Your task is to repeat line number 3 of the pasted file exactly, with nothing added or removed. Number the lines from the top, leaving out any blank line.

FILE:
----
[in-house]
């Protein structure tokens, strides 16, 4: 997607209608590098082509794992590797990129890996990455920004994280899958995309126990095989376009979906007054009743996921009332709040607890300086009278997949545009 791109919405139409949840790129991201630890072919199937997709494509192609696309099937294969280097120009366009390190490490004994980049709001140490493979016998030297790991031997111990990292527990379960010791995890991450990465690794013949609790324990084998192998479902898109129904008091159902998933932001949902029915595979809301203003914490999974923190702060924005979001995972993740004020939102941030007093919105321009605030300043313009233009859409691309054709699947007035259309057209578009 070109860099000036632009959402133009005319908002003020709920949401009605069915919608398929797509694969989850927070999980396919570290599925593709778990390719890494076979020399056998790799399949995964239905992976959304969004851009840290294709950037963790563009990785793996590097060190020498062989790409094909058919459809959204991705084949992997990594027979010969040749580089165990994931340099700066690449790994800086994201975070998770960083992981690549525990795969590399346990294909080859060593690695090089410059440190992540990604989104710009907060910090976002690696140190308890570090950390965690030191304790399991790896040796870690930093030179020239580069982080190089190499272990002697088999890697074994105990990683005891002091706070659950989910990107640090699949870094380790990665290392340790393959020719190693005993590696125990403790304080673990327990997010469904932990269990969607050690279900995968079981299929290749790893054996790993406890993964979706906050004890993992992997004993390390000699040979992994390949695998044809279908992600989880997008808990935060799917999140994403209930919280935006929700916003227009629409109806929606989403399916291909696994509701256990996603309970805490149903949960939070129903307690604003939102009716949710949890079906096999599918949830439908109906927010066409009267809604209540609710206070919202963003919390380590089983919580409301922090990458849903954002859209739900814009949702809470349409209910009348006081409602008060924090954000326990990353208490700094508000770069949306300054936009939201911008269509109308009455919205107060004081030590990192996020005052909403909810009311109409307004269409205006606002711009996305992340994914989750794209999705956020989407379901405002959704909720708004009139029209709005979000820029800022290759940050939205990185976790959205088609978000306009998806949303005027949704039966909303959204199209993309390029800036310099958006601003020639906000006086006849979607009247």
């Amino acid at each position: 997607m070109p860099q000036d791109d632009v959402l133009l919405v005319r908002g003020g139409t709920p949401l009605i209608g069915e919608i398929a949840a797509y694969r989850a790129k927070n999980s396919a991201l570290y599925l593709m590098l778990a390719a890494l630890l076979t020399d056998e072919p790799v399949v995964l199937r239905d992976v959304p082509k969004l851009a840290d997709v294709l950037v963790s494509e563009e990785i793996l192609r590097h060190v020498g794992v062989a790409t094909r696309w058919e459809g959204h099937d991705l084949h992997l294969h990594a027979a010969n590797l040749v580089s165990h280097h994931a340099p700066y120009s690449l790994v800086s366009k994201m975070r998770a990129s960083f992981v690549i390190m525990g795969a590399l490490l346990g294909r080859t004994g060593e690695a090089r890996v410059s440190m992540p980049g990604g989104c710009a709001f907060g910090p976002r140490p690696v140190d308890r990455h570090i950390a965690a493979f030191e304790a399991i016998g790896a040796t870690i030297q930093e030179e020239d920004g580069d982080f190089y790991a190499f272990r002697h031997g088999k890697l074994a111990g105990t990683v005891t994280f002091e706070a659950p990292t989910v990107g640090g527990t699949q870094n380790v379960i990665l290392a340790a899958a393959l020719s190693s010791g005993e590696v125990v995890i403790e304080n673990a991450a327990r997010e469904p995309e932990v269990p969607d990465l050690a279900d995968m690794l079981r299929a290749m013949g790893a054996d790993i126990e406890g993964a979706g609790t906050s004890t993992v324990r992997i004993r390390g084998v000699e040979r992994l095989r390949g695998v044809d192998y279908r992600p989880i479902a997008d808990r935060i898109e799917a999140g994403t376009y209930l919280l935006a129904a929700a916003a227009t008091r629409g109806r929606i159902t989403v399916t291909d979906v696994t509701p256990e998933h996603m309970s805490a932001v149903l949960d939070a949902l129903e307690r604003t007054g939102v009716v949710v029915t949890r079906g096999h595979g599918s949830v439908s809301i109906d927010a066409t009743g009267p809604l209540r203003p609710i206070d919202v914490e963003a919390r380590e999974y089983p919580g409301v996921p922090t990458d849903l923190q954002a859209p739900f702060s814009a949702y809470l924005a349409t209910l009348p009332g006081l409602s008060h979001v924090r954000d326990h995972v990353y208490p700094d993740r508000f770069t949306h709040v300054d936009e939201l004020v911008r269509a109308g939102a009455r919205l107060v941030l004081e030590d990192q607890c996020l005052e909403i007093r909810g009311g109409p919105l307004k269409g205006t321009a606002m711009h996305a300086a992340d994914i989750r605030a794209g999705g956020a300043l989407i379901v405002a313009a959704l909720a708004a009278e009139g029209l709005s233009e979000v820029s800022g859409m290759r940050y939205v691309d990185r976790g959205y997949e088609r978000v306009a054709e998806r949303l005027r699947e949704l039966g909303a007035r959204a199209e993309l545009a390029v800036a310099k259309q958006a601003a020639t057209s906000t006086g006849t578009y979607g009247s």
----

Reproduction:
């Amino acid at each position: 997607m070109p860099q000036d791109d632009v959402l133009l919405v005319r908002g003020g139409t709920p949401l009605i209608g069915e919608i398929a949840a797509y694969r989850a790129k927070n999980s396919a991201l570290y599925l593709m590098l778990a390719a890494l630890l076979t020399d056998e072919p790799v399949v995964l199937r239905d992976v959304p082509k969004l851009a840290d997709v294709l950037v963790s494509e563009e990785i793996l192609r590097h060190v020498g794992v062989a790409t094909r696309w058919e459809g959204h099937d991705l084949h992997l294969h990594a027979a010969n590797l040749v580089s165990h280097h994931a340099p700066y120009s690449l790994v800086s366009k994201m975070r998770a990129s960083f992981v690549i390190m525990g795969a590399l490490l346990g294909r080859t004994g060593e690695a090089r890996v410059s440190m992540p980049g990604g989104c710009a709001f907060g910090p976002r140490p690696v140190d308890r990455h570090i950390a965690a493979f030191e304790a399991i016998g790896a040796t870690i030297q930093e030179e020239d920004g580069d982080f190089y790991a190499f272990r002697h031997g088999k890697l074994a111990g105990t990683v005891t994280f002091e706070a659950p990292t989910v990107g640090g527990t699949q870094n380790v379960i990665l290392a340790a899958a393959l020719s190693s010791g005993e590696v125990v995890i403790e304080n673990a991450a327990r997010e469904p995309e932990v269990p969607d990465l050690a279900d995968m690794l079981r299929a290749m013949g790893a054996d790993i126990e406890g993964a979706g609790t906050s004890t993992v324990r992997i004993r390390g084998v000699e040979r992994l095989r390949g695998v044809d192998y279908r992600p989880i479902a997008d808990r935060i898109e799917a999140g994403t376009y209930l919280l935006a129904a929700a916003a227009t008091r629409g109806r929606i159902t989403v399916t291909d979906v696994t509701p256990e998933h996603m309970s805490a932001v149903l949960d939070a949902l129903e307690r604003t007054g939102v009716v949710v029915t949890r079906g096999h595979g599918s949830v439908s809301i109906d927010a066409t009743g009267p809604l209540r203003p609710i206070d919202v914490e963003a919390r380590e999974y089983p919580g409301v996921p922090t990458d849903l923190q954002a859209p739900f702060s814009a949702y809470l924005a349409t209910l009348p009332g006081l409602s008060h979001v924090r954000d326990h995972v990353y208490p700094d993740r508000f770069t949306h709040v300054d936009e939201l004020v911008r269509a109308g939102a009455r919205l107060v941030l004081e030590d990192q607890c996020l005052e909403i007093r909810g009311g109409p919105l307004k269409g205006t321009a606002m711009h996305a300086a992340d994914i989750r605030a794209g999705g956020a300043l989407i379901v405002a313009a959704l909720a708004a009278e009139g029209l709005s233009e979000v820029s800022g859409m290759r940050y939205v691309d990185r976790g959205y997949e088609r978000v306009a054709e998806r949303l005027r699947e949704l039966g909303a007035r959204a199209e993309l545009a390029v800036a310099k259309q958006a601003a020639t057209s906000t006086g006849t578009y979607g009247s």